The prototyping process is neat on this one. The first complete build used point-to-point soldering on a protoboard to link several breakout modules together. After that, a PCB design embraces the same modules, with a footprint for the ESP’s castellated edges and header footprints for USB charing board, SD card board, ePaper, etc. All of this finds a hope in a 3D printed enclosure. After a fair chunk of time coding in the Arduino IDE the logger is ready for [_Traveler]’s next excursion!

As far as power consumption in the field, [_Traveler] says the GPS takes a few moments to get a proper location — with the ESP chewing through battery life all the while — and plans to tinker with it in shorter order.

Not all GPS trackers are created equal: sometimes all you need is a stripped-down tracker for your jog, or to know exactly where every pothole is along your route.

[Via /r/electronics]

Laser Galvo Control via Microcontroller’s DAC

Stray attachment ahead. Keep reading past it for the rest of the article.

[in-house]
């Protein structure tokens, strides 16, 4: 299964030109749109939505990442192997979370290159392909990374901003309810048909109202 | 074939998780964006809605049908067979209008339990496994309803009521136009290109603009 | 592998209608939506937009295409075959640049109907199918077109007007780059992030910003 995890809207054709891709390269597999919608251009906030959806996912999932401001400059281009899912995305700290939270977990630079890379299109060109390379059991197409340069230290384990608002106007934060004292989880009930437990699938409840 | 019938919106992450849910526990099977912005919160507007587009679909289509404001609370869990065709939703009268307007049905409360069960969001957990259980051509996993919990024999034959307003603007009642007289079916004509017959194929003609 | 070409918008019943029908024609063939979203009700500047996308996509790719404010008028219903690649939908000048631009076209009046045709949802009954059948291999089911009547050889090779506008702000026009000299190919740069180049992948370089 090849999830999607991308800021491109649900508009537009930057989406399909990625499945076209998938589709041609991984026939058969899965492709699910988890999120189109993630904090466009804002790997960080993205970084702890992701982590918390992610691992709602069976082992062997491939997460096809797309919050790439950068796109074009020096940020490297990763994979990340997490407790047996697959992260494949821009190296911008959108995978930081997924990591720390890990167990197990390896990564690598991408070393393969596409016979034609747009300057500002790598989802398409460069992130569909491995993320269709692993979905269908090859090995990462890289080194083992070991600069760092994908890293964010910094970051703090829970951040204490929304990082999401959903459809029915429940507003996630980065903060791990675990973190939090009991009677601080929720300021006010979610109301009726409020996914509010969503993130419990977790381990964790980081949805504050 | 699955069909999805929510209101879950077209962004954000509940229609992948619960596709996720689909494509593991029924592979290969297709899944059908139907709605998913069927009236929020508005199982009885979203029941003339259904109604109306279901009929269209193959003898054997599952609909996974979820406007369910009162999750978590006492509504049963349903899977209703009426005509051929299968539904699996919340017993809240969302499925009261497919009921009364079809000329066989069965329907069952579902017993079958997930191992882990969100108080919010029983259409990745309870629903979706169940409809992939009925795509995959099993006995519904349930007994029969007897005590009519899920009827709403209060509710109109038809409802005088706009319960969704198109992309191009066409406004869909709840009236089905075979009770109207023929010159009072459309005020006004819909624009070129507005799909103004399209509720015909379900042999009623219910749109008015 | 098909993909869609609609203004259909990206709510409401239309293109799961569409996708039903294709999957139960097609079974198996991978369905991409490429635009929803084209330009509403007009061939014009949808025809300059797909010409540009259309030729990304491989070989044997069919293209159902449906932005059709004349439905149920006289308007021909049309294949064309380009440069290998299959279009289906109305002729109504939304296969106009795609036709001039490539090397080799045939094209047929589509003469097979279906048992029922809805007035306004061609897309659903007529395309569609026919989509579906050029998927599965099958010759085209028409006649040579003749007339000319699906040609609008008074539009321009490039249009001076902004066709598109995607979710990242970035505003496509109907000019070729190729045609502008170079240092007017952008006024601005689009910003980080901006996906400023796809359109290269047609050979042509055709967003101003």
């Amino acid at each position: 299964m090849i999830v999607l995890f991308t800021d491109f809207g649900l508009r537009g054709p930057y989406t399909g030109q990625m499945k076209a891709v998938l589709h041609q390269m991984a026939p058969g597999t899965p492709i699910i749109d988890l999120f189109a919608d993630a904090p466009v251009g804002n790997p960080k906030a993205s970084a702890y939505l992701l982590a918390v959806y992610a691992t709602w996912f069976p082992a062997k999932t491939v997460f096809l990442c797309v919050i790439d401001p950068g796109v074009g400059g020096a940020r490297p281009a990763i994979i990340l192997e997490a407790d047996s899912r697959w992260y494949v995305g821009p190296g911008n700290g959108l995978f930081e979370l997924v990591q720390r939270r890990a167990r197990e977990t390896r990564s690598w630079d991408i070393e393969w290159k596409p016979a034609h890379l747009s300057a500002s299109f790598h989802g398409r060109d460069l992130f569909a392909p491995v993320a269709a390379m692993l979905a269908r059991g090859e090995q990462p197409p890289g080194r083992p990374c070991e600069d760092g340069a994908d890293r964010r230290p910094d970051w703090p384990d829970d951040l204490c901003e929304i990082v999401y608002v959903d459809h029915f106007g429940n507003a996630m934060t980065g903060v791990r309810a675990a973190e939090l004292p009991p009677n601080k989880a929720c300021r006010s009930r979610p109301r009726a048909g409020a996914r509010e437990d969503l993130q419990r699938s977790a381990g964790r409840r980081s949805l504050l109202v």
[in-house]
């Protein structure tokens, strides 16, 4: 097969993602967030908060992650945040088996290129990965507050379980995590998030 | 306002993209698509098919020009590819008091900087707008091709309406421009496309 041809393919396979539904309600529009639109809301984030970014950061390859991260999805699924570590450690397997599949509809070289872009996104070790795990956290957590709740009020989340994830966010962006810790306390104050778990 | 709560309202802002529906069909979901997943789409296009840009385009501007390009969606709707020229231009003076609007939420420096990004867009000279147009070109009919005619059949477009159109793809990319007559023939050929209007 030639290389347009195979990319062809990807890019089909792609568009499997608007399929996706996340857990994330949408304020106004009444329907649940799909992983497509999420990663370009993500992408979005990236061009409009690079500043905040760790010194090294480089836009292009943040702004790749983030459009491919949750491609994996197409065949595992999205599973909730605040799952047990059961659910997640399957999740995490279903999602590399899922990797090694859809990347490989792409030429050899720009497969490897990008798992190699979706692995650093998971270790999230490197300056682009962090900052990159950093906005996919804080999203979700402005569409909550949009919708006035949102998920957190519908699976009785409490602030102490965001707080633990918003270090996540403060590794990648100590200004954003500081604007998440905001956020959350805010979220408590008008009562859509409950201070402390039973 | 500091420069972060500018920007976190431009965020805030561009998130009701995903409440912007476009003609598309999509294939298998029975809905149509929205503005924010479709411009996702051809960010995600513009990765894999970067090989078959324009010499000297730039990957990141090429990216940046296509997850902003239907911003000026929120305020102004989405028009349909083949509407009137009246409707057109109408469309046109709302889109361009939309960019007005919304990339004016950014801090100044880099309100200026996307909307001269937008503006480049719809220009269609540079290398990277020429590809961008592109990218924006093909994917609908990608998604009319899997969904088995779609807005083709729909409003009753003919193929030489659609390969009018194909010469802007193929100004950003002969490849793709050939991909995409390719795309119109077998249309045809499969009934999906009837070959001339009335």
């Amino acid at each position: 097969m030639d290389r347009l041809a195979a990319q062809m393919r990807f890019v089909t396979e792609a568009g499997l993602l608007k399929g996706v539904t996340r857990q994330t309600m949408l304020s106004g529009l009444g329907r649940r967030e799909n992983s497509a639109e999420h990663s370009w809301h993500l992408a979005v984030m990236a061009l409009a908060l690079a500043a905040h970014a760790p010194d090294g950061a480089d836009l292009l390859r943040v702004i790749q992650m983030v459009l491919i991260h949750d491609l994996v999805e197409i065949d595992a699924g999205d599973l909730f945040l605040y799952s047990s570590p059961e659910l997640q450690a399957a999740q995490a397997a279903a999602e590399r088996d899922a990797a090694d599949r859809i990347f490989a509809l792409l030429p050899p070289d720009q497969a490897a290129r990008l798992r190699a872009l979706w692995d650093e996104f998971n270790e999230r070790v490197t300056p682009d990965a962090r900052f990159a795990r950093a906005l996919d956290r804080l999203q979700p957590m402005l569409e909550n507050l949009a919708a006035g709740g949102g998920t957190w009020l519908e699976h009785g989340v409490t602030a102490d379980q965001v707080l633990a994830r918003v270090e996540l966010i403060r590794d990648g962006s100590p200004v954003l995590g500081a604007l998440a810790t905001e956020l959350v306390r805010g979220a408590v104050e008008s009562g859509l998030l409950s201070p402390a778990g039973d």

Mirror galvanometers (‘galvos’ for short) are the worky bits in a laser projector; they are capable of twisting a mirror extremely quickly and accurately. With two of them, a laser beam may be steered in X and Y to form patterns. [bdring] had purchased some laser galvos and decided to roll his own control system with the goal of driving the galvos with the DAC (digital to analog) output of a microcontroller. After that, all that was needed to make it draw some shapes was a laser and a 3D printed fixture to hold everything in the right alignment.

The galvos came with drivers to take care of the low-level interfacing, and [bdring]’s job was to make an interface to translate the 0 V – 5 V output range of his microcontroller’s DAC into the 10 V differential range the driver expects. He succeeded, and a brief video of some test patterns is embedded below.